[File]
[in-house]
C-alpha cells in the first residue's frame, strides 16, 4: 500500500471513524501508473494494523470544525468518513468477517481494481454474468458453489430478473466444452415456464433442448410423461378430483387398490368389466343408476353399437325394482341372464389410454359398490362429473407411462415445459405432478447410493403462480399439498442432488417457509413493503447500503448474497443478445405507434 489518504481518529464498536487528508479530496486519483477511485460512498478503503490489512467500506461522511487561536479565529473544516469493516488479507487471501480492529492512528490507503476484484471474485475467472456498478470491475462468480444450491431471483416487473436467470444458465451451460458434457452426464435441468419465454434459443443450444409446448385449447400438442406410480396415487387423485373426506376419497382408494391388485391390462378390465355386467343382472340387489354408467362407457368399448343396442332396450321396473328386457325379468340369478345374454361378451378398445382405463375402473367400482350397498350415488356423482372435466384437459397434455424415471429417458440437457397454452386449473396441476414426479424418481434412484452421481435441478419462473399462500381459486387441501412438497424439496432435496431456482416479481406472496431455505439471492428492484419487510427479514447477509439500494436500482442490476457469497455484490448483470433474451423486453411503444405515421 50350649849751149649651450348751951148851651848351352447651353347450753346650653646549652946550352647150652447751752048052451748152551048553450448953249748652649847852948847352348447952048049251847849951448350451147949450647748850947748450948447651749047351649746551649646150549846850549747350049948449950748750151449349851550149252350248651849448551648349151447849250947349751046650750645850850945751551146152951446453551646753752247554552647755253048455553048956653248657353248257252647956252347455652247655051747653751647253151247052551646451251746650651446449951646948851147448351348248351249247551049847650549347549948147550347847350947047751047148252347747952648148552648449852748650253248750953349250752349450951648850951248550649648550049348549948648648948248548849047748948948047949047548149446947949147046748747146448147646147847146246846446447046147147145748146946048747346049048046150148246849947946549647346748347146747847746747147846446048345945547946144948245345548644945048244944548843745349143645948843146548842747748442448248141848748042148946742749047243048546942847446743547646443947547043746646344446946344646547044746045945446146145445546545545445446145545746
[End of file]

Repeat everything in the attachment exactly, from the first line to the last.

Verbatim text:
[in-house]
C-alpha cells in the first residue's frame, strides 16, 4: 500500500471513524501508473494494523470544525468518513468477517481494481454474468458453489430478473466444452415456464433442448410423461378430483387398490368389466343408476353399437325394482341372464389410454359398490362429473407411462415445459405432478447410493403462480399439498442432488417457509413493503447500503448474497443478445405507434 489518504481518529464498536487528508479530496486519483477511485460512498478503503490489512467500506461522511487561536479565529473544516469493516488479507487471501480492529492512528490507503476484484471474485475467472456498478470491475462468480444450491431471483416487473436467470444458465451451460458434457452426464435441468419465454434459443443450444409446448385449447400438442406410480396415487387423485373426506376419497382408494391388485391390462378390465355386467343382472340387489354408467362407457368399448343396442332396450321396473328386457325379468340369478345374454361378451378398445382405463375402473367400482350397498350415488356423482372435466384437459397434455424415471429417458440437457397454452386449473396441476414426479424418481434412484452421481435441478419462473399462500381459486387441501412438497424439496432435496431456482416479481406472496431455505439471492428492484419487510427479514447477509439500494436500482442490476457469497455484490448483470433474451423486453411503444405515421 50350649849751149649651450348751951148851651848351352447651353347450753346650653646549652946550352647150652447751752048052451748152551048553450448953249748652649847852948847352348447952048049251847849951448350451147949450647748850947748450948447651749047351649746551649646150549846850549747350049948449950748750151449349851550149252350248651849448551648349151447849250947349751046650750645850850945751551146152951446453551646753752247554552647755253048455553048956653248657353248257252647956252347455652247655051747653751647253151247052551646451251746650651446449951646948851147448351348248351249247551049847650549347549948147550347847350947047751047148252347747952648148552648449852748650253248750953349250752349450951648850951248550649648550049348549948648648948248548849047748948948047949047548149446947949147046748747146448147646147847146246846446447046147147145748146946048747346049048046150148246849947946549647346748347146747847746747147846446048345945547946144948245345548644945048244944548843745349143645948843146548842747748442448248141848748042148946742749047243048546942847446743547646443947547043746646344446946344646547044746045945446146145445546545545445446145545746